Braun is appealing the steroids charge, however if it the initial finding is upheld, Braun will be required to serve a 50-game suspension to start the 2012 season. This would mean the first game Braun would be eligible to play in wouldn’t be until June 5th, at home against the Chicago Cubs. A major blow to the Brewers, especially if Prince Fielder signs somewhere other than Milwaukee during the offseason.
Back in 2009, when Alex Rodriguez was accused to have used steroids, Braun made the following statement in response to whether he’d ever been tempted to use PED’s :
It’s never something that I sought. I would never do it because if I took steroids, I would hit 60 or 70 home runs.
“60 or 70 home runs” Braun? Really? According to the statistics, you only hit 33 this season. What gives? Perhaps a better way to sum up how shocking this news is, here’s a 2009 statement from Bud Selig, after Mark McGwire’s coming clean:
The use of steroids and amphetamines amongst today’s players has greatly subsided and is virtually nonexistent, as our testing results have shown. The so-called steroid era — a reference that is resented by the many players who played in that era and never touched the substances — is clearly a thing of the past, and Mark’s admission today is another step in the right direction.
I would have to agree. The used of steroids has diminished throughout the past decade. (Or at least as far as we know.) However I’d have to agree with Bob Costas who, as usual, made an extremely accurate statement in response to Bud Selig, saying, “…there will always be rogue chemists that want to help players cheat.” I suppose Ryan Braun knows one of those “chemists.”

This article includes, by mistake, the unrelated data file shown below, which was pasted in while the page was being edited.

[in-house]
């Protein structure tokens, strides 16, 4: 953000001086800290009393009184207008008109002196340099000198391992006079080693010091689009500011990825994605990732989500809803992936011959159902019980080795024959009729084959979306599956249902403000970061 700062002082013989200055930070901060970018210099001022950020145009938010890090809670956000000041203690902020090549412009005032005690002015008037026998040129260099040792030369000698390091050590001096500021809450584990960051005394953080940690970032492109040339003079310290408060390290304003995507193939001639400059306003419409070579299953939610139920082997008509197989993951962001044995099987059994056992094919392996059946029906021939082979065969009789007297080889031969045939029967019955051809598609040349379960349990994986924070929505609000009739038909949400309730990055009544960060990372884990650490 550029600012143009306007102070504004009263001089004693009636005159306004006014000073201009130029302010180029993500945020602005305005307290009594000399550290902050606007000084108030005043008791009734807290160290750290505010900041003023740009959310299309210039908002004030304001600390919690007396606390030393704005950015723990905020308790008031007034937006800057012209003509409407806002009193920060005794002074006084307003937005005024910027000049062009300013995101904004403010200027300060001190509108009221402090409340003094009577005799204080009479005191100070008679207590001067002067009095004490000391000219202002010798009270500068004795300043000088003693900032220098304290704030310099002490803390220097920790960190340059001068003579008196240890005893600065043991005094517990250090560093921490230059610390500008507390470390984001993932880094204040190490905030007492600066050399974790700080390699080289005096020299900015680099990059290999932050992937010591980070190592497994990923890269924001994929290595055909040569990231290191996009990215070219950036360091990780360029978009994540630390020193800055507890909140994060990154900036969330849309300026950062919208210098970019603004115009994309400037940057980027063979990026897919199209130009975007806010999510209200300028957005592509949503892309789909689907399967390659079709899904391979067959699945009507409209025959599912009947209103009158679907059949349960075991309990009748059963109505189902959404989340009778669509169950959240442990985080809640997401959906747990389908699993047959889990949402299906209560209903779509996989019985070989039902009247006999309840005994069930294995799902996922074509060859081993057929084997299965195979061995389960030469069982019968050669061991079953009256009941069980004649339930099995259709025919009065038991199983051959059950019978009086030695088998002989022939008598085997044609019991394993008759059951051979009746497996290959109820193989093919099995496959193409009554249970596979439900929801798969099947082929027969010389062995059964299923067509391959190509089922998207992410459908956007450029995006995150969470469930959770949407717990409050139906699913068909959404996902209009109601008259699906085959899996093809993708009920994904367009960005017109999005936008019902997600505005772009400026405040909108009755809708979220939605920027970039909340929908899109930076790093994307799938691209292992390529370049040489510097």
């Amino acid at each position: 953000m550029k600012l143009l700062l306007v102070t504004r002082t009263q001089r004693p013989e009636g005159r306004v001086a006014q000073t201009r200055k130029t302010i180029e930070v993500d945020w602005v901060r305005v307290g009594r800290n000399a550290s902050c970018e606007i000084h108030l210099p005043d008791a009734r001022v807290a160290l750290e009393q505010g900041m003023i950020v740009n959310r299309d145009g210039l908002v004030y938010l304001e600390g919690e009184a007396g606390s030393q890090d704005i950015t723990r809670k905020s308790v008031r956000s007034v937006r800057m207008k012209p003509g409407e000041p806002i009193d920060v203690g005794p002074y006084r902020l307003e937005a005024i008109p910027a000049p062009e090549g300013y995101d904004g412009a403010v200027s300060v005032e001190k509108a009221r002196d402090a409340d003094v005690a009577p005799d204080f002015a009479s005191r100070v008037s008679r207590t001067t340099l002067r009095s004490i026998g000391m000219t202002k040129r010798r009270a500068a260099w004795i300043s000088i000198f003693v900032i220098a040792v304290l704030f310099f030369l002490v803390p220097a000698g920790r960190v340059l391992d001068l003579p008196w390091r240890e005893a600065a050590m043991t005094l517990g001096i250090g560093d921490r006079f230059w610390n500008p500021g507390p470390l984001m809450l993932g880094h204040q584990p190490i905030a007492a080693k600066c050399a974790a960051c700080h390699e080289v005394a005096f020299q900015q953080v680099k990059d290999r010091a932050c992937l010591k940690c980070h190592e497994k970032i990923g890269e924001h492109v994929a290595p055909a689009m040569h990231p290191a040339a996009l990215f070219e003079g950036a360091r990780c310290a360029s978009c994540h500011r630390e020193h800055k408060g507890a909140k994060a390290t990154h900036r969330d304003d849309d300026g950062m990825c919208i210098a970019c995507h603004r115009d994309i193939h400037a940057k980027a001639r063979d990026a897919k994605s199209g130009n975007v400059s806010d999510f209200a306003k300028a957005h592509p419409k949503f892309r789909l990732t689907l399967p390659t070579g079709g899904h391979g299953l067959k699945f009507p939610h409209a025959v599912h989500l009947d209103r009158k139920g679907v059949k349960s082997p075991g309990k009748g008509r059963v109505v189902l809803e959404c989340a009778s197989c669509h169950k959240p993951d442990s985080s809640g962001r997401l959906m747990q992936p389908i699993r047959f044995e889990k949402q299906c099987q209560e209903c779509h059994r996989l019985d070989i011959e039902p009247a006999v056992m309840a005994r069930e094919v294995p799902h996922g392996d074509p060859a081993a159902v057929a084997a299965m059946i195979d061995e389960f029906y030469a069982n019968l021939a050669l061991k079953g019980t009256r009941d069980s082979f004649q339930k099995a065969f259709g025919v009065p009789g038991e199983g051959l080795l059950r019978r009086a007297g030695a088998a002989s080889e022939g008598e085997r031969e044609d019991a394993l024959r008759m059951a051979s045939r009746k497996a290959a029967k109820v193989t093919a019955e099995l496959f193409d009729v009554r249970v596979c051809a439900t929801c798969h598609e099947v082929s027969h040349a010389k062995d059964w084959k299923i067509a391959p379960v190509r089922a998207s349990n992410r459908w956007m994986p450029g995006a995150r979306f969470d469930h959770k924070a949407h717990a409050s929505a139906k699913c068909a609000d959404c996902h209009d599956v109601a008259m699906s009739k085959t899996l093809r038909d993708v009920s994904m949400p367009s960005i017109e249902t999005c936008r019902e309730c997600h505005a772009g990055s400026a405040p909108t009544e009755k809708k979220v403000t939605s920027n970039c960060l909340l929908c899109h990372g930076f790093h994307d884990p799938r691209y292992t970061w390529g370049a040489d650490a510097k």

MLB awards start up again today, with the AL and NL Rookie of the Year Award winners being announced around 2:00. Then, in the upcoming days, the winners for AL and NL Cy Young and MVP will be announced. With the busy schedule of awards coming up I thought I’d try to predict who will win what.
ROOKIE OF THE YEAR AWARD
AL- This is a tough one for me to predict. There are two major contenders in the American League that have a shot at winning the award. The first of the two, Jeremy Hellickson, had an amazing year for the Tampa Bay Rays. He recorded 17 wins and held up a 2.95 ERA. Hellickson also threw two complete games including a shut out. Eric Hosmer–first baseman for the Kansas City Royals–also had a fantastic season. He recorded 19 home runs and 27 doubles off of 153 hits. Anytime a rookie can do that he’s a good candidate for the rookie of the year award, but I give a slight advantage to Hellickson.
NL- For me, this one is a no brainer. Craig Kimbrel is the best candidate to win the award for the National League. Kimbrel recored 46 saves in 54 opportunities–a rookie record. To me there’s no one that could beat out Kimbrel. The guy’s just too good.
CY YOUNG AWARD
AL- Just like the National League rookie of the year award, this one is almost too easy to predict. There was no pitcher in the American League that was better than Justin Verlander this year–possibly in all of MLB. The guy was amazing. I mean, he had a 24 win season and held his ERA to a low 2.40. No one else, in my opinion, even came close to Verlander.